In a recent email, the president of The Atlantic Monthly, Bob Cohn, sent subscribers a note about the magazine’s revamped website. Nothing new there—good publications refresh their online presence regularly—but the process Cohn described by which his team gathered data for the change caught my attention:

Last year, we invited several dozen readers to The Atlantic’s headquarters in Washington, D.C., to teach us a thing or two. In a series of one-on-one sessions, a user expert on our product team sat and watched as a reader navigated around our home page. Literally, sat and watched (and asked questions)—while video captured what was on the screen as the user moused and swiped, and audio recorded any delights and frustrations.

For those of us who watched the videos, the process was revealing. Features that we thought made intuitive sense did not always work for readers. Elements we were starting to see as extraneous in fact retained a lot of appeal.

Of course we already had reams of data about where readers click. But this was qualitative: What were they thinking as they moved around our site? What did they love? What was useless or confusing? The results of that research informed a major redesign of the homepage that we introduced this morning.

Your law firm can take two important lessons from this.

The first is to do exactly what The Atlantic did when it’s time to revamp your firm’s website. (Pro tip: it’s almost certainly time to revamp your website.) Invite some of your clients into your offices, set them up in your boardroom with coffee and healthy snacks, give them a computer tuned to your website, and ask them to navigate it. Watch what they do.1

  • See what they click on and how long it takes them to find what they sought. Ask them to narrate the process of navigation: What was easy? Hard? What was quick? What took too long?
  • Ask them to find specific items like a partner’s biography and see how long it takes. Once they do, ask them to read it and tell you what they wanted to know that wasn’t included in the text.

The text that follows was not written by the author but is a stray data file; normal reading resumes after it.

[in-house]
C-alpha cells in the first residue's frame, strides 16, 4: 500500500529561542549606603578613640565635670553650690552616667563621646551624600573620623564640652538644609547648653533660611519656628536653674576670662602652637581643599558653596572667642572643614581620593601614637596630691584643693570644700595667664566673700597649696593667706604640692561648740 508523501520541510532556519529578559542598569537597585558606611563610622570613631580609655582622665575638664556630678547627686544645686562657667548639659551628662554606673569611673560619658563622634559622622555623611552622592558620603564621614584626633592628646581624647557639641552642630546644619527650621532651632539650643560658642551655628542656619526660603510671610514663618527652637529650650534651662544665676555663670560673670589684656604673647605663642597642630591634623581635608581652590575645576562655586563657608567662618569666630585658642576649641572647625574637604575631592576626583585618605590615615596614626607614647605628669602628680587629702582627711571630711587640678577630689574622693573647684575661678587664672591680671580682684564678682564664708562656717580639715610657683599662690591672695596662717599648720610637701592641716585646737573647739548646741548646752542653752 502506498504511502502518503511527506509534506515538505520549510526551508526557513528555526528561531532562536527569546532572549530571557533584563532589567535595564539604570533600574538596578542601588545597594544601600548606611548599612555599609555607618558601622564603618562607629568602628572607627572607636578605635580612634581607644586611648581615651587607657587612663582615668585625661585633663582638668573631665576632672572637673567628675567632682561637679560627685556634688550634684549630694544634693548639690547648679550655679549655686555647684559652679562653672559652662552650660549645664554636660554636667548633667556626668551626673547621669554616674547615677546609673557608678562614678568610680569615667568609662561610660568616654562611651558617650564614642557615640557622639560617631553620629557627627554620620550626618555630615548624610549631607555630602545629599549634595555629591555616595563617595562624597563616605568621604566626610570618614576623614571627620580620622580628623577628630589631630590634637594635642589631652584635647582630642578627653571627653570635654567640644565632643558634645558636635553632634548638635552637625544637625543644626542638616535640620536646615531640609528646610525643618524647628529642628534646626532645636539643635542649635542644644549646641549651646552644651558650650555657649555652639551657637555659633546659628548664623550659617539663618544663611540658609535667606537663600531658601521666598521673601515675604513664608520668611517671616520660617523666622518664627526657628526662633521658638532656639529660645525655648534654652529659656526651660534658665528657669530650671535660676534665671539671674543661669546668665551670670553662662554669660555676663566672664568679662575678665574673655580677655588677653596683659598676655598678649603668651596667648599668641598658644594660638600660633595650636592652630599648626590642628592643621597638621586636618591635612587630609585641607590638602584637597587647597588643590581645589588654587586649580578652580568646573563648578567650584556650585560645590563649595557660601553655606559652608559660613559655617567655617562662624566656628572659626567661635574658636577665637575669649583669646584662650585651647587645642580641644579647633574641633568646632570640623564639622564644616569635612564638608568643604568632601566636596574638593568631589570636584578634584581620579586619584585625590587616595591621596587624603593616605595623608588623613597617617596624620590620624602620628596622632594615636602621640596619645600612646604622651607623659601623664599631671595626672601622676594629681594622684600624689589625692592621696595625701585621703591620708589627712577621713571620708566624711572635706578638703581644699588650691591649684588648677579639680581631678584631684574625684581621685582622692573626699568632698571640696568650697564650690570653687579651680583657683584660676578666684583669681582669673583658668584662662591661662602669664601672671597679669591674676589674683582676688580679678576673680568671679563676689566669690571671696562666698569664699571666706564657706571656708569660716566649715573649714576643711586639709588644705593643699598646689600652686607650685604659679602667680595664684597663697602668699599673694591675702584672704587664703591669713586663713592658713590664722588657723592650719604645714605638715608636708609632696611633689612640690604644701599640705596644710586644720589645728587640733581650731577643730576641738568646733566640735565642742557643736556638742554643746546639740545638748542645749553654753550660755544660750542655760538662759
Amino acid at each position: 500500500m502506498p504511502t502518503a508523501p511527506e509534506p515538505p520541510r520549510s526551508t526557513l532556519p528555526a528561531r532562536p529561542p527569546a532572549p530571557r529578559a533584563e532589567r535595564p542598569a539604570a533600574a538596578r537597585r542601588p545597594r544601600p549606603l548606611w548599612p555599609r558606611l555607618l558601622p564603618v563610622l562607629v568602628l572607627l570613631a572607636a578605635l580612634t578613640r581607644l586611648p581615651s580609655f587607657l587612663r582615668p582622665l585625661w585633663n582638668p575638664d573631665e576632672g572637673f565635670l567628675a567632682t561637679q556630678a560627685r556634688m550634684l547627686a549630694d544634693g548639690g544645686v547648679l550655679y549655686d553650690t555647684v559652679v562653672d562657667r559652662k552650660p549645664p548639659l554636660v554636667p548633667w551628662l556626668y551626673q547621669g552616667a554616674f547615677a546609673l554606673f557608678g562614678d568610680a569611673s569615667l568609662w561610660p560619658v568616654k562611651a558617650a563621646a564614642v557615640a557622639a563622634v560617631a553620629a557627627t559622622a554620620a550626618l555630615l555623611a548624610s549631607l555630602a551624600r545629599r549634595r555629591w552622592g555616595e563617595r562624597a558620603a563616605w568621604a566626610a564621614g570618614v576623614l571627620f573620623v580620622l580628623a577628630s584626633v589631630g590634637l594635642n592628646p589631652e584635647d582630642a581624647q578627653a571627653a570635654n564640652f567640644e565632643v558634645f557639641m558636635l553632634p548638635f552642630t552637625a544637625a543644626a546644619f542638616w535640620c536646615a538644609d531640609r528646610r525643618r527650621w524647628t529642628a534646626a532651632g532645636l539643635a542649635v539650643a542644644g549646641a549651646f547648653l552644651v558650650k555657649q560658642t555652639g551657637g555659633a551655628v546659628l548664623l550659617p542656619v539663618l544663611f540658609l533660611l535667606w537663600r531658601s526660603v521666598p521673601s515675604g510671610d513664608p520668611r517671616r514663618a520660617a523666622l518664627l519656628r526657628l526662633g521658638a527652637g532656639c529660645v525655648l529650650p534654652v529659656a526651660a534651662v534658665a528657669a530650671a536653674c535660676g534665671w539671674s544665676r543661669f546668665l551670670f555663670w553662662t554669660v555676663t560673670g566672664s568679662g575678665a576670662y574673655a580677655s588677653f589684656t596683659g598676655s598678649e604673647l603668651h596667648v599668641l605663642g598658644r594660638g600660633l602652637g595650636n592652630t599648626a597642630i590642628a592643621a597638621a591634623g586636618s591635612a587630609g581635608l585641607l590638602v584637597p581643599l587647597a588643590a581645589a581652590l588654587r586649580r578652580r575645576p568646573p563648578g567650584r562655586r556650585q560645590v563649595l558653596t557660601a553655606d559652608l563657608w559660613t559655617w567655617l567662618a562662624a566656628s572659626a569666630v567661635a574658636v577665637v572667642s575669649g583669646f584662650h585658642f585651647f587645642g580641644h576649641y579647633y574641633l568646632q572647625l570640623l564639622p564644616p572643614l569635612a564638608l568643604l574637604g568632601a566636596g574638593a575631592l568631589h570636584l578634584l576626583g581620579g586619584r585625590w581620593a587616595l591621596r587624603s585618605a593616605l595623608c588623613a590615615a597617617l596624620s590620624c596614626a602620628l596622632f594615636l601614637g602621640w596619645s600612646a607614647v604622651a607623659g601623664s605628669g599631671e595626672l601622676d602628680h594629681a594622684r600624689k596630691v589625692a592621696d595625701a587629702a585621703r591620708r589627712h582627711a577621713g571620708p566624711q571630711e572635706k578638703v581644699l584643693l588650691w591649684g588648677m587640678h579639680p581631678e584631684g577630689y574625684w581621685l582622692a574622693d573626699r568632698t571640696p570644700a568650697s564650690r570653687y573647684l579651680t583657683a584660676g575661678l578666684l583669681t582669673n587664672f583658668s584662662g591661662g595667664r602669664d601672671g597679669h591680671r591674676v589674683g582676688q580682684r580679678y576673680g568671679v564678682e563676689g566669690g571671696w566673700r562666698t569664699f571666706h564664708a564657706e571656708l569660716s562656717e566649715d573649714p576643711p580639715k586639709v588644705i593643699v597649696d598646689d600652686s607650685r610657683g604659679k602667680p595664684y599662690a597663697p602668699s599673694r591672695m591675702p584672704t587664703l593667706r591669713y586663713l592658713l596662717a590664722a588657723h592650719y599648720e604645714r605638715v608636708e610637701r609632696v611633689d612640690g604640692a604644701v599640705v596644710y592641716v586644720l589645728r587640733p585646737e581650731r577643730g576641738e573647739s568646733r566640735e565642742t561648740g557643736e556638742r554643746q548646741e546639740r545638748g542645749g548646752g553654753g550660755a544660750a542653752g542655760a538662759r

• Ask them to find three things anywhere on the website that are helpful or interesting to them. If they can’t easily find three such things, think about that.

Too many law firm websites are built for the firm’s lawyers, not for its clients. The websites are stuffed with information that the lawyers consider important (most of it ego-feeding) but that clients either don’t care about or automatically discount, and they’re organized by “lawyer” categories (e.g., practice areas) rather than by problems or opportunities or markets or industries, which are the categories in which clients tend to think. Allow your clients to help you improve the design of your website by changing its focus from the lawyer to the client.

My second suggested takeaway from The Atlantic’s approach is to do exactly the same thing with your entire law firm service delivery system. It’s not just their websites that law firms create and maintain according to their own preferences; it’s the entire law firm experience:

  • It’s the first meeting with the client, in which clients don’t always feel they’ve had a chance to tell their whole story or to meet the staff they’ll frequently be dealing with in future.
  • It’s the retainer letter, which might arrive weeks later or sometimes not at all, and that’s not always clear about what’s been promised and what has not been promised.
  • It’s the ongoing communication, which is usually sporadic and sometimes inadequate and often leaves the client wondering what’s going on with their matter and what will happen next.